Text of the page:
• S. junk bonds entered distressed territory for the first time since the global financial crisis after spreads on the securities topped 1,000 basis points at the end of last week. The index move marks a period of turmoil in the credit markets as investors flee funds that buy all types of corporate debt.

(Bloomberg)  Ford Becomes Largest Fallen Angel After S&P Downgrade to Junk

  • Ford Motor Co. was cut to junk by S&P Global Ratings as the coronavirus pandemic delivers a shock to the global auto industry and renders the carmaker the largest fallen angel to date.
  • S&P downgraded Ford’s credit rating one notch to BB+ and may cut it further, according to a statement. The move follows Moody’s Investors Service, which dropped its rating Ford for the second time in sixth months earlier Wednesday. Its two high-yield ratings will remove its $35.8 billion of debt from the Bloomberg Barclays investment-grade index at the end of the month.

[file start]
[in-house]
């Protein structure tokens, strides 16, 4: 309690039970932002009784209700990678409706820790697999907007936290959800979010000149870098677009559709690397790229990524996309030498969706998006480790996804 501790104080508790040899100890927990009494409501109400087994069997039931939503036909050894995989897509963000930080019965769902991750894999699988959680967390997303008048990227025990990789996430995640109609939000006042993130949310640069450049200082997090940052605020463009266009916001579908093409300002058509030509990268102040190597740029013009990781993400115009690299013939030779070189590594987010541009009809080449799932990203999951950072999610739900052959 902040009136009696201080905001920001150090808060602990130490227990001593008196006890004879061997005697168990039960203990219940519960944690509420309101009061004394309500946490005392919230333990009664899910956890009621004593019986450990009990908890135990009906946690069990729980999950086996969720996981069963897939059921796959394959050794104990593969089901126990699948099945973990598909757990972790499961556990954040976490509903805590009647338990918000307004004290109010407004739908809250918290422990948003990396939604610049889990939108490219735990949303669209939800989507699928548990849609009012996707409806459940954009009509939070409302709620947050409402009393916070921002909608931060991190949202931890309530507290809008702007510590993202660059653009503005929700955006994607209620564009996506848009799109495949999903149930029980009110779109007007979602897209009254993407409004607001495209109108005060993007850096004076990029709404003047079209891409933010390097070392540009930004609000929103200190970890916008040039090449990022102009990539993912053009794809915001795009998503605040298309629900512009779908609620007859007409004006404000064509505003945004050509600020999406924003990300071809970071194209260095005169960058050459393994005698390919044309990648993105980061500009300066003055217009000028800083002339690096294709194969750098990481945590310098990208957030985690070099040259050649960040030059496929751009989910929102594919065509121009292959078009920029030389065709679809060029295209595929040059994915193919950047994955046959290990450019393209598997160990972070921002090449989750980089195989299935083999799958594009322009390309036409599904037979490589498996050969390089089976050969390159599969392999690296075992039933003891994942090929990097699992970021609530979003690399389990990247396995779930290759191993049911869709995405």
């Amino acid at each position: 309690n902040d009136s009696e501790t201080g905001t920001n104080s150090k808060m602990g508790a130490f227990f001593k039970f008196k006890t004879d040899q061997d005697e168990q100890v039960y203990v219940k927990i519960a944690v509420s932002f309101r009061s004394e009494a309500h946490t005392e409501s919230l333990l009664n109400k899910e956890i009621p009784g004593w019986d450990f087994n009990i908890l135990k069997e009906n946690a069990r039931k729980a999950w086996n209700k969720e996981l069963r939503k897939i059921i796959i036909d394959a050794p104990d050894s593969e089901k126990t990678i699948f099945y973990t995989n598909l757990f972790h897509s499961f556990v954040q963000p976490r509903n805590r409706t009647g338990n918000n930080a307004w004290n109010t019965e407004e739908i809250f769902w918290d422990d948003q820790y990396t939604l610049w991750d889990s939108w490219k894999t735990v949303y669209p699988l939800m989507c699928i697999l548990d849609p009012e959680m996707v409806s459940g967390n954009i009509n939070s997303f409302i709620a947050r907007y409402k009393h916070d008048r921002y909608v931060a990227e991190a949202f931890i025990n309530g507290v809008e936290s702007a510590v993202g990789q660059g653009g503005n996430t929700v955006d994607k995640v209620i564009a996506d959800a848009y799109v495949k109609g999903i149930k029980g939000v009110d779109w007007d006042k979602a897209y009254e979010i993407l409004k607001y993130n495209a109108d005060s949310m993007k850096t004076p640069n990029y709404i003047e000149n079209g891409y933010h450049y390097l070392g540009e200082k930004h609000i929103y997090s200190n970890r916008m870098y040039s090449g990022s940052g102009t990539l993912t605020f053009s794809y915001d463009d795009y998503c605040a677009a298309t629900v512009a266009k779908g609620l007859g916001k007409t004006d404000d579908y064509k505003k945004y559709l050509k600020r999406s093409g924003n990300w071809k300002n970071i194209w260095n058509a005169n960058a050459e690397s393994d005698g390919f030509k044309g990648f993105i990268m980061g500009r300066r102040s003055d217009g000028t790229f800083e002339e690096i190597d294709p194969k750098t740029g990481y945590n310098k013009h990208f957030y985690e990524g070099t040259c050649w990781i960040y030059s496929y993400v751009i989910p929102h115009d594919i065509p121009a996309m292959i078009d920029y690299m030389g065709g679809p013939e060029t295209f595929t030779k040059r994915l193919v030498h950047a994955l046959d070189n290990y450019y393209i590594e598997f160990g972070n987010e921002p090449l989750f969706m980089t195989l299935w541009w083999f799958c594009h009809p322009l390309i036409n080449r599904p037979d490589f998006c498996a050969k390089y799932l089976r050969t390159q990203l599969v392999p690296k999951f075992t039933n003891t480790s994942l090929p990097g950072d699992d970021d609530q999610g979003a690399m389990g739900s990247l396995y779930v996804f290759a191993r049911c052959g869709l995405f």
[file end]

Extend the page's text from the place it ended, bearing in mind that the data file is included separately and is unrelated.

• Ford is one of many auto companies facing what Moody’s calls an unprecedented “credit shock,” with the coronavirus outbreak also posing a major threat to peers including General Motors Co. and Volkswagen AG. But Ford is particularly at risk because of the problems it’s been having with executing an $11billion restructuring that’s yet to improve performance.
  • “Ford is managing through the coronavirus crisis in a way that safeguards our business, our workforce, our customers and our dealers,” the company said in an emailed statement. “We plan to emerge from this crisis as a stronger company.”